At the start of the student loan payment freeze, there were 45 million borrowers with outstanding student loans. With the initial forbearance, student loan servicers had to radically restructure their operations. Student loan balances did not change from month to month, and thus the need for entire departments was reduced to zero. This involved laying off many employees, especially those responsible for facilitating payments, call center workers and administrative staff.

Without receiving payments and with restrictions on debt collection, student loan officers have gone into a sort of quiescence.

The resumption of these basic operations will not be trivial. Many of the laid-off workers have almost certainly found other employment in the past two years. Moreover, the shifting timeline of this political football has not given the services a specific timeframe to plan.

As a result, three of the nine federal service members decided not to renew their contracts with the US Department of Education. Navient, Granite State Management and Resources (GSMR) and MyFedLoan (also known as the Pennsylvania Higher Education Assistance Agency) have all said they will not continue their contracts, leaving nearly a third of borrowers hanging in the air without Service Agent. The transfer of all of these borrowers, along with their payment history, PSLF eligibility and payment records, has been repeatedly cited by the Consumer Financial Protection Bureau as a cause for concern.

Effects on physicians

As the cost of medical education has increased, for many graduates, student loans are the biggest debt. This debt is so large that it requires targeted management techniques at different stages of training and your career.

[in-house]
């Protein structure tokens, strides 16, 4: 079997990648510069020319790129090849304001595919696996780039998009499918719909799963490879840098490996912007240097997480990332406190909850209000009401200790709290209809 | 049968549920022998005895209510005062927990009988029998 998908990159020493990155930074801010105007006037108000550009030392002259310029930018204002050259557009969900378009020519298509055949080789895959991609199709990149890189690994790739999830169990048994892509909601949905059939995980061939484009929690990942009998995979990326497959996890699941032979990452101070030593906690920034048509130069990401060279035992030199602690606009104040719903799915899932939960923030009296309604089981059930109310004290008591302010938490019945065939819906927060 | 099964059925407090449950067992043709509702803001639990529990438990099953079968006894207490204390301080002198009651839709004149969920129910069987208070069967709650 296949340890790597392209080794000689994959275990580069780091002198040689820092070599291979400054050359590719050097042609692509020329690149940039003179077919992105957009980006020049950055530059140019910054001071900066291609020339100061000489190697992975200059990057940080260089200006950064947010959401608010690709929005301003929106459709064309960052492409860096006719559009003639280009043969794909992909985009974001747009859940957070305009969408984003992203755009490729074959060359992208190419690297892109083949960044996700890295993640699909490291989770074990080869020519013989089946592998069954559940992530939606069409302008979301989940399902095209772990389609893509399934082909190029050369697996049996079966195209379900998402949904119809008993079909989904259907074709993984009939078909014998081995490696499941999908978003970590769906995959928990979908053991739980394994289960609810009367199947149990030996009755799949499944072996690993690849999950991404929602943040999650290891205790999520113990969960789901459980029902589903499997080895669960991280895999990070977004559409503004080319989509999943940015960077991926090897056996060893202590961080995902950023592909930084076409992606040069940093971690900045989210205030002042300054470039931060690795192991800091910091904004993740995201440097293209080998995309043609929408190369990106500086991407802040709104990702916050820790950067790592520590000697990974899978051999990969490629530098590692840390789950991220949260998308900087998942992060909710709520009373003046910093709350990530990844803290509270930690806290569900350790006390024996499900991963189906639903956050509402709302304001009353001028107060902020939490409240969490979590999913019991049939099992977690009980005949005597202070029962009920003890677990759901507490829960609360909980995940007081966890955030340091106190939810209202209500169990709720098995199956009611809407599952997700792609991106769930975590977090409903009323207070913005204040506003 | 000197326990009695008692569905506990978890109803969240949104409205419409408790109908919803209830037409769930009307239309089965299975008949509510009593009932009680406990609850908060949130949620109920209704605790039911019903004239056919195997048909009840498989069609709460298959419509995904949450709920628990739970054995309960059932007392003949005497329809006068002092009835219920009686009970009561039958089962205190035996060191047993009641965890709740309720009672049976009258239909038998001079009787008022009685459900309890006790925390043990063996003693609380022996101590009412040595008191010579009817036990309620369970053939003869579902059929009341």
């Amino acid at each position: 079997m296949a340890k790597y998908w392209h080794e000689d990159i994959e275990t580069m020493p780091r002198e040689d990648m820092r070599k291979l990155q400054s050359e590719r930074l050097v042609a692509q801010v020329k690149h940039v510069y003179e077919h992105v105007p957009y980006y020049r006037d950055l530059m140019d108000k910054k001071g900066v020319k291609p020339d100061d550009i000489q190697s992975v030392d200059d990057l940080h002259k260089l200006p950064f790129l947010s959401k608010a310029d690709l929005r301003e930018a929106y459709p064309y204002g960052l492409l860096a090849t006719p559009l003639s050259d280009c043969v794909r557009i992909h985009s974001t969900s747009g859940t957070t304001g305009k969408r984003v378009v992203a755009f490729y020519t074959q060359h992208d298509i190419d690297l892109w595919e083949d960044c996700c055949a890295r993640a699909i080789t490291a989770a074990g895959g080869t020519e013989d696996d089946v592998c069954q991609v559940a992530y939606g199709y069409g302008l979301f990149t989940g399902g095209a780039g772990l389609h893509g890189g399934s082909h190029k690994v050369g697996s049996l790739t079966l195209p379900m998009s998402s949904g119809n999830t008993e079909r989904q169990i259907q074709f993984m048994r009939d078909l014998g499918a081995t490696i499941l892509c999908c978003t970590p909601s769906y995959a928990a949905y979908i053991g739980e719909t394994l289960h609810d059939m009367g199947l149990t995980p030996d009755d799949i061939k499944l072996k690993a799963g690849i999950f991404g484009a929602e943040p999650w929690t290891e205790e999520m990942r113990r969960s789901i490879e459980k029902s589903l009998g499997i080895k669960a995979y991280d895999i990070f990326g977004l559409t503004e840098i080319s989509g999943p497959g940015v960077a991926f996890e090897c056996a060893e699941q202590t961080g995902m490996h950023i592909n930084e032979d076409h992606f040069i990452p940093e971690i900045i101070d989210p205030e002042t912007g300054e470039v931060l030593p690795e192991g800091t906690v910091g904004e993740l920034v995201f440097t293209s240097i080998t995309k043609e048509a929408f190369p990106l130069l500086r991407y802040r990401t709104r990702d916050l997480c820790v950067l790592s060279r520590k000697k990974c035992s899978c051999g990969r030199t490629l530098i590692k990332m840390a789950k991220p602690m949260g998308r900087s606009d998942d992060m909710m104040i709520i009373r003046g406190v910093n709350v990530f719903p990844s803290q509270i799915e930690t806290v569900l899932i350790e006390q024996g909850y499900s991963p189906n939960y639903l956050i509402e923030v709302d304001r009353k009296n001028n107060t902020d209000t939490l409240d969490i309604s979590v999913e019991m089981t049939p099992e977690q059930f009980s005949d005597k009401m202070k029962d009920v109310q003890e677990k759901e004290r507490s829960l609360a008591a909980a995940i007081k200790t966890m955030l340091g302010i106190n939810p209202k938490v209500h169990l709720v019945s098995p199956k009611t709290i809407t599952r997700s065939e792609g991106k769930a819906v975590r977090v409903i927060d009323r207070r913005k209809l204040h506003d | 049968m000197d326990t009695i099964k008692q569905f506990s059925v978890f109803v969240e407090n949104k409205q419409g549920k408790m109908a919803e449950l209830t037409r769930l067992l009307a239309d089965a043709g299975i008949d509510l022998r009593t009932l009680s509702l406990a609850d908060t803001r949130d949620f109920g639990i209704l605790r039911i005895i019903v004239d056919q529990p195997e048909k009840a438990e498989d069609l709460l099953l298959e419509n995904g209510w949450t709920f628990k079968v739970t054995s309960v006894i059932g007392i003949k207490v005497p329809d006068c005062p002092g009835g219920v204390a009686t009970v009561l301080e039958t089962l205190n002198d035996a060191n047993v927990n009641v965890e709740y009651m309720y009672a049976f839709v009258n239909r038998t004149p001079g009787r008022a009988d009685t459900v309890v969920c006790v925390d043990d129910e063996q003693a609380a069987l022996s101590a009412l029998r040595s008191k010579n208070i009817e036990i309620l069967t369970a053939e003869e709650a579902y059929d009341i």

For example, without intervention, student loans convert to a payment plan based on a standard 10-year repayment plan. Few residents and fellows would be able to afford these payments, which would amount to more than $2,000 per month for a starting capital of $200,000. If you’re one of many borrowers who owe a lot more than that (like me – see figure), you might owe a lot more than that. My own loans would cost over $4700 per month if I weren’t on an income-based repayment (IDR) plan.

Many borrowing physicians have already entered the student loan forbearance period in an IDR plan. These plans require annual renewal and recertification, which will have expired for many borrowers. It would be very difficult to see your loans come back online at the full payment amount, which would be devastating from a cash flow perspective for doctors who have already battled lost wages due to COVID-19.

In preparation